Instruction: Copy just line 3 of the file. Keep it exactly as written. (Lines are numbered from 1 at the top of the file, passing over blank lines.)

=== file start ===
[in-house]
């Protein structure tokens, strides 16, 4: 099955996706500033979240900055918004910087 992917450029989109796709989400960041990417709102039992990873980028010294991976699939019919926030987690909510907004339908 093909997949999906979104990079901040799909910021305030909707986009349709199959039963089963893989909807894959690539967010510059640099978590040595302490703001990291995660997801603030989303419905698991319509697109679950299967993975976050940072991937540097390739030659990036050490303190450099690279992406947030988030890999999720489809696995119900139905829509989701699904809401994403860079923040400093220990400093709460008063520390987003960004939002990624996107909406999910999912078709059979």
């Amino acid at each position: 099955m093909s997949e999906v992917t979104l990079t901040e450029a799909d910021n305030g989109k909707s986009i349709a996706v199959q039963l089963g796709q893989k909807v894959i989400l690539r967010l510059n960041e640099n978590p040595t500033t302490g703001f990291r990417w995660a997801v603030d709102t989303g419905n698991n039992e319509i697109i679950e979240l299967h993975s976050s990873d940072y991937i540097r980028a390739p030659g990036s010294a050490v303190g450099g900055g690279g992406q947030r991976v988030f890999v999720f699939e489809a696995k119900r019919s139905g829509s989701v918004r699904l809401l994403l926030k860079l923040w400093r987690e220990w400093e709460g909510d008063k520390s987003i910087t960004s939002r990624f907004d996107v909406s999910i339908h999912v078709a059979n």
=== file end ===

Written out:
């Amino acid at each position: 099955m093909s997949e999906v992917t979104l990079t901040e450029a799909d910021n305030g989109k909707s986009i349709a996706v199959q039963l089963g796709q893989k909807v894959i989400l690539r967010l510059n960041e640099n978590p040595t500033t302490g703001f990291r990417w995660a997801v603030d709102t989303g419905n698991n039992e319509i697109i679950e979240l299967h993975s976050s990873d940072y991937i540097r980028a390739p030659g990036s010294a050490v303190g450099g900055g690279g992406q947030r991976v988030f890999v999720f699939e489809a696995k119900r019919s139905g829509s989701v918004r699904l809401l994403l926030k860079l923040w400093r987690e220990w400093e709460g909510d008063k520390s987003i910087t960004s939002r990624f907004d996107v909406s999910i339908h999912v078709a059979n």